· The Elmspring Real Estate Incubator: an incubator supporting startups that leverage technology to create solutions for complex challenges throughout the real estate industry. Elmspring seeks to foster clever and innovative concepts that disrupt traditional models in real estate and its related industries. 1871’s real estate technology incubator space is sponsored by DTZ.
· The Good Food Business Accelerator: a fellowship program focused on encouraging broad-based food entrepreneurship and leveraging technology in the food industry. Operated by FamilyFarmed.org, the GFBA will be the nation’s first business accelerator focused on building supply chains of sustainable local food.
· WiSTEM: a program for women-owned and operated technology businesses. In addition to its complete access to the 1871 community and all of its resources, WiSTEM will offer a rigorous yet flexible program to foster and support women entrepreneurs.
1871 was launched in partnership with the state of Illinois on May 2, 2012. The original 50,000-square-foot space was constructed through a $2.3 million state investment. To date, 1871 has graduated over 40 companies, who have collectively created over 500 jobs and raised over $40 million in venture capital funding.
“The expansion is a tremendous opportunity for my company,” Learnmetrics CEO and Co-Founder Julian Miller said. “We were growing rapidly and looking at what the next phase of our company would look like, and we were starting to think we were going to have to trade off some of the benefits of being in a space like 1871, but then they announced the expansion. Being a part of that, you get to drive forward what this next phase is and help give feedback. Ultimately, we think it will be a tremendous partnership.”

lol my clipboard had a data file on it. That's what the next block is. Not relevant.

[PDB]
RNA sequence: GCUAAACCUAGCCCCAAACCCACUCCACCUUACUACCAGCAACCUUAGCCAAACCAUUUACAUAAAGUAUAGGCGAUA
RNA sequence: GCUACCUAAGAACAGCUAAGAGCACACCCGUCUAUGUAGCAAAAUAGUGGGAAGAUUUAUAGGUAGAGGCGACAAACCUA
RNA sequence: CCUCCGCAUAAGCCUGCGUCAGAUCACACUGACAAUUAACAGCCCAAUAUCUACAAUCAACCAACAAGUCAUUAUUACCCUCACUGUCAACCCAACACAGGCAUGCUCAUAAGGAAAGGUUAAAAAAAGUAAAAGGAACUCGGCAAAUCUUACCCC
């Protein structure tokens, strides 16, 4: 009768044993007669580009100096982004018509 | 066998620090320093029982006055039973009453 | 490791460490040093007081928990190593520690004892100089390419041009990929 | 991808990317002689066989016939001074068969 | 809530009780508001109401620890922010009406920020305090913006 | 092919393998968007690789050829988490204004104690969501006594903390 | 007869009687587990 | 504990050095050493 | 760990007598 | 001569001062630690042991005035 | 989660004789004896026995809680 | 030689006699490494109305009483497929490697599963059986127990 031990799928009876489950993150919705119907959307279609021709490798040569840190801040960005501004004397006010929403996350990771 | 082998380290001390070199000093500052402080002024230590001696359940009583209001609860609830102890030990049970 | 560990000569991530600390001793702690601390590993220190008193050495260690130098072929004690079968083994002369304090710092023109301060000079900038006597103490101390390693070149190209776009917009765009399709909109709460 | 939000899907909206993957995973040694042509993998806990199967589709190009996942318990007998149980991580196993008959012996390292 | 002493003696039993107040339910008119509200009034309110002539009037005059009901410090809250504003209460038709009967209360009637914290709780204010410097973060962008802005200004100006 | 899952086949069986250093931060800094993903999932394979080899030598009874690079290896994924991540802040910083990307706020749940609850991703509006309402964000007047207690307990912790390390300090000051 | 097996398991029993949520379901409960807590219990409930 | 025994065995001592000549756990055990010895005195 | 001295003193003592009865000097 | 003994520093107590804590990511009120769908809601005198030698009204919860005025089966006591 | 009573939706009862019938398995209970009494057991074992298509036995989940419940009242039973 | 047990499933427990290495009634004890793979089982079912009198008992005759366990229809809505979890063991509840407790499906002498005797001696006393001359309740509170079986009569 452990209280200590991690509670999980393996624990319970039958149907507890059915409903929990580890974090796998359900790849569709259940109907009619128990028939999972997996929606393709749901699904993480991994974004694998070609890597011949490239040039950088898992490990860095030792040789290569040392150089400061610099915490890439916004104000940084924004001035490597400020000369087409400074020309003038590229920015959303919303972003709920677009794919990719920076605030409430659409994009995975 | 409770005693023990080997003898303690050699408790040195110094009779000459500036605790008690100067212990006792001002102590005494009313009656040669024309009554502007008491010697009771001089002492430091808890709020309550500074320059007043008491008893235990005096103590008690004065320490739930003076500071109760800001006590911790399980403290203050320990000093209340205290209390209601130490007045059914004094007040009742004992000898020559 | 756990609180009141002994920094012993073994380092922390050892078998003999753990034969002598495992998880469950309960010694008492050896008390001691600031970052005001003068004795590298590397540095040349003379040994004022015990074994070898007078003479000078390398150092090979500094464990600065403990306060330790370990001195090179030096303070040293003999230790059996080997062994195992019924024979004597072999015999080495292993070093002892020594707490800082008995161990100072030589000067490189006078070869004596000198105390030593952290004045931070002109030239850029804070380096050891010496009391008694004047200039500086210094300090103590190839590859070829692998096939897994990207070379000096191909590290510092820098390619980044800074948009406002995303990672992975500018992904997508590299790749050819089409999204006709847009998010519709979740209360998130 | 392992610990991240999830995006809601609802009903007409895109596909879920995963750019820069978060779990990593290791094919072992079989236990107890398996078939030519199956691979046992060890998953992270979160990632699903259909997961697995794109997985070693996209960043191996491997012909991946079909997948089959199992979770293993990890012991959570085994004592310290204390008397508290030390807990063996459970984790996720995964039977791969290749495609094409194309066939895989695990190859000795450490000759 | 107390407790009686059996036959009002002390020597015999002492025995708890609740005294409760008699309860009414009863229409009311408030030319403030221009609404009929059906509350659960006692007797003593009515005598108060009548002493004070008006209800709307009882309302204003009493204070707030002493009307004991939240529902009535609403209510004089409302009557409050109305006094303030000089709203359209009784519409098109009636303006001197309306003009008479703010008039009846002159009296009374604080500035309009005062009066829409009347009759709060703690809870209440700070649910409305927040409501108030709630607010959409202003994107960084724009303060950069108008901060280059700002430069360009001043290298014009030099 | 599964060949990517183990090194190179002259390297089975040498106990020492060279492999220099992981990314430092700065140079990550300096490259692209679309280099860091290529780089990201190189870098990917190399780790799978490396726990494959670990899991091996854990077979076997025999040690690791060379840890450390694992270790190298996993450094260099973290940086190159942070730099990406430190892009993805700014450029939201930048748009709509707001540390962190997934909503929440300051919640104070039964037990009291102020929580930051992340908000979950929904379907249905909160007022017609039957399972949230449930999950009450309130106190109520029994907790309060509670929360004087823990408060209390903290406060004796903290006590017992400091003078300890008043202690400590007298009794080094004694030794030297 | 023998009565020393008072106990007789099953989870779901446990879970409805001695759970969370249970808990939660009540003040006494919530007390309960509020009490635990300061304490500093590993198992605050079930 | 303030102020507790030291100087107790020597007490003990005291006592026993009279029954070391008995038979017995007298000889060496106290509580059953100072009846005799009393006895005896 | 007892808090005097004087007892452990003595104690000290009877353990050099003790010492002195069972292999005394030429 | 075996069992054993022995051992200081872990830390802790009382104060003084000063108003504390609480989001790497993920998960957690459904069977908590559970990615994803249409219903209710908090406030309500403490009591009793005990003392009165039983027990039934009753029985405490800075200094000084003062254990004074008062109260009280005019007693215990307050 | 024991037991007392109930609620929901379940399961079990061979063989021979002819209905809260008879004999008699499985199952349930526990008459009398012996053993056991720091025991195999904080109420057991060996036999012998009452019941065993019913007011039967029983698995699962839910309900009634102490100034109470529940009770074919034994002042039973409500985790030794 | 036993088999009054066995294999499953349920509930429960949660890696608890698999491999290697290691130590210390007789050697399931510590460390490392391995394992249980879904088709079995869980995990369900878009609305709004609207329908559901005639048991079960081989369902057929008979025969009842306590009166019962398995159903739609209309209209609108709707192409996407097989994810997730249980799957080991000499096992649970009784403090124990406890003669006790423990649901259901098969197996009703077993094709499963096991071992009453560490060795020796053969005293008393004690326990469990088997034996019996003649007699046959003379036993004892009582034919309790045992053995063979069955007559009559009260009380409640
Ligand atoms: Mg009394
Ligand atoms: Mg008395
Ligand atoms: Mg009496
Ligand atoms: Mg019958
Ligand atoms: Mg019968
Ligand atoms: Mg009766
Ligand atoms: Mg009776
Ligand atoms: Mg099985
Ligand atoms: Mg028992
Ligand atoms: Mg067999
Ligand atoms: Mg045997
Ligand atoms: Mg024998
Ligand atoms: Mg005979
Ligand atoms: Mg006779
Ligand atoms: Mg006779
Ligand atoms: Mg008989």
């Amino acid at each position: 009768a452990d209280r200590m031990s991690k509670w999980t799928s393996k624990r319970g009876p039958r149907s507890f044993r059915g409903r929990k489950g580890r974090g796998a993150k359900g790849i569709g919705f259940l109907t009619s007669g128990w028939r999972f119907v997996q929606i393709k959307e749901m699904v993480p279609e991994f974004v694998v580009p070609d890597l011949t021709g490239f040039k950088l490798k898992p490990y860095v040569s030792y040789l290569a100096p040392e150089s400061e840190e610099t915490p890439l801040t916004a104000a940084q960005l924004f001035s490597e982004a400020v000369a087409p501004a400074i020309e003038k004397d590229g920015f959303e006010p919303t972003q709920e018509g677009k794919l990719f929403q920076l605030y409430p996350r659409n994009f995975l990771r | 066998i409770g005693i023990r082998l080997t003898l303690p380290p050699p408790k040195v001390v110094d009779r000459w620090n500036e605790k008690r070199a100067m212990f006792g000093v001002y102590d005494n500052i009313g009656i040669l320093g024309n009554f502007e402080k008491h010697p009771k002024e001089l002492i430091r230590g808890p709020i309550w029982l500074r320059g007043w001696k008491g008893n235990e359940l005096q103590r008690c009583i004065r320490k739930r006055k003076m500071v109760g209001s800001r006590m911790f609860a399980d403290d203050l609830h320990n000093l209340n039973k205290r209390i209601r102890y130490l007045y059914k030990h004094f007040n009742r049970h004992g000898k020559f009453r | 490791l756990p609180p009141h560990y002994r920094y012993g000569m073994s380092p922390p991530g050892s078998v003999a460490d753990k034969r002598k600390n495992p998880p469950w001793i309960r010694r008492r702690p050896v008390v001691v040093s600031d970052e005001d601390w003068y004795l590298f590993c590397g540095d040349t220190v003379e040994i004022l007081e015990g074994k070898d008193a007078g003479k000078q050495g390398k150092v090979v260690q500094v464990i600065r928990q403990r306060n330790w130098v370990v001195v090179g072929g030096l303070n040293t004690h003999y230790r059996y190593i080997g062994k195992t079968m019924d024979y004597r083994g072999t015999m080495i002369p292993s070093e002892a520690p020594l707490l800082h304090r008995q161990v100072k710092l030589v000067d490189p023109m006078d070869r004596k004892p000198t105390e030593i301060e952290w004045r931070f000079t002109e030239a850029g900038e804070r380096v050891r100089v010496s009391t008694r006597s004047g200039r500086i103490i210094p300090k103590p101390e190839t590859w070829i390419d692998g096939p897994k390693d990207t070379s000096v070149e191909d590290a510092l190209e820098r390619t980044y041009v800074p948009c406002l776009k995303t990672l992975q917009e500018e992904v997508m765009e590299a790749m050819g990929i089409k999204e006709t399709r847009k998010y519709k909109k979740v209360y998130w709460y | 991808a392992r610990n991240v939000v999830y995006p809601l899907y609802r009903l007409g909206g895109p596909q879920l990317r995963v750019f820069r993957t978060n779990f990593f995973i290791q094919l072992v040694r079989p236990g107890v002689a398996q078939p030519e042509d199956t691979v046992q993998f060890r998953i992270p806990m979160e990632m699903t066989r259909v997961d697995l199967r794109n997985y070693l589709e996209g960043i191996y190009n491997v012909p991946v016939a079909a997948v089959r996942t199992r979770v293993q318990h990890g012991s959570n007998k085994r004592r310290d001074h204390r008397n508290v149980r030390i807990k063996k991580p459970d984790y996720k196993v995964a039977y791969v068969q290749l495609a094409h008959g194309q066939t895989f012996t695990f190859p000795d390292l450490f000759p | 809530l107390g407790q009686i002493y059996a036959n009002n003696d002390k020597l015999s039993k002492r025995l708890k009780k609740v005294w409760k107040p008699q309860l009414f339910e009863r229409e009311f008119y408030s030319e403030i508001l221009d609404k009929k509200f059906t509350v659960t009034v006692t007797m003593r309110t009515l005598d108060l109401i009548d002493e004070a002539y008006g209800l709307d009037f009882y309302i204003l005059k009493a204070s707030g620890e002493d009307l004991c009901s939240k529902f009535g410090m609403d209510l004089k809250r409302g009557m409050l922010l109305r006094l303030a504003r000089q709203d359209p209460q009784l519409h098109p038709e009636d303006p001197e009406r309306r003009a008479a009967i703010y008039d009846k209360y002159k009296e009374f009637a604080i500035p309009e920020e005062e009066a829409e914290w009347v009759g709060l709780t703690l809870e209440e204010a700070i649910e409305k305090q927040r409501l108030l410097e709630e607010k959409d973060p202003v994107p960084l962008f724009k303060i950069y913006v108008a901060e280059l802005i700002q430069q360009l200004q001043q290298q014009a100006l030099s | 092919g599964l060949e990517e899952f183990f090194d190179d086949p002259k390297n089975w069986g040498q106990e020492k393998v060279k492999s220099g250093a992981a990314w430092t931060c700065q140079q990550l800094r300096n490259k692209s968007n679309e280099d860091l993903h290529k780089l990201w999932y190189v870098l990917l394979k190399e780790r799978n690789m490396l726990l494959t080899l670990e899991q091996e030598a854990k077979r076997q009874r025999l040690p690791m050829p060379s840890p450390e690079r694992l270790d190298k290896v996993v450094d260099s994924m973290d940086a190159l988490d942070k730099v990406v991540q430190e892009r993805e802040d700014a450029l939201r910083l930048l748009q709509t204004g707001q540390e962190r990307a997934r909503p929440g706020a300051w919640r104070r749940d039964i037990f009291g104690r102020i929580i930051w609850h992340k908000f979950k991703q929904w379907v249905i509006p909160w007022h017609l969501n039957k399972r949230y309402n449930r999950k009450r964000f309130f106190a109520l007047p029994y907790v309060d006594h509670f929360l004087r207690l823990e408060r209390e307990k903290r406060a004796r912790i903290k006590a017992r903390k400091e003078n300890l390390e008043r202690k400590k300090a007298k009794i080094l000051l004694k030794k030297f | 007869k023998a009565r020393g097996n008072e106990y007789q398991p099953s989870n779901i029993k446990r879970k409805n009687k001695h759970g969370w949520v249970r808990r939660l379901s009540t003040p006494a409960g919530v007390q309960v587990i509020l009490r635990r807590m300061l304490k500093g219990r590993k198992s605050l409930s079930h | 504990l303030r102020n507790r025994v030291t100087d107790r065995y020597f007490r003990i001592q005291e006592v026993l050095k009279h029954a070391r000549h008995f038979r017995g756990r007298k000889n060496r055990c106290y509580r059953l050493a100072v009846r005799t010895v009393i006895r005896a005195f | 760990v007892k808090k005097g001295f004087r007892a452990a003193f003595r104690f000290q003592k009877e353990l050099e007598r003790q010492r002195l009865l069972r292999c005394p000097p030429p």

The expansion comes after news in August that employers added 13,800 new jobs to the Illinois economy. During the last five years, Illinois has added 263,100 private sector jobs. These new positions have been created at small as well as large businesses in the state.
The Illinois unemployment rate hit a new six-year low in August when it fell to 6.7 percent, the lowest rate since before the Governor took office, according to data from the Bureau of Labor Statistics and the Illinois Department of Employment Security. This is the lowest rate since August 2008 and a continuation of an uninterrupted drop in the state jobless rate that began in late 2013. The number of people employed in Illinois remains above six million, continuing a 2014 trend that has seen more people working in this state than at any time since early 2009.
Since taking office and inheriting decades of mismanagement, the Governor has enacted worker’s compensation reform and unemployment insurance reform to make Illinois a better place to do business, in addition to major fiscal reforms such as pension reform and Medicaid restructuring that are restoring fiscal stability to Illinois. Governor Quinn is also pushing a new tax cut for businesses that provide job training. By lowering the cost to train workers, this will make it easier for businesses to create new jobs and ensure workers have the skills to drive a 21st century economy.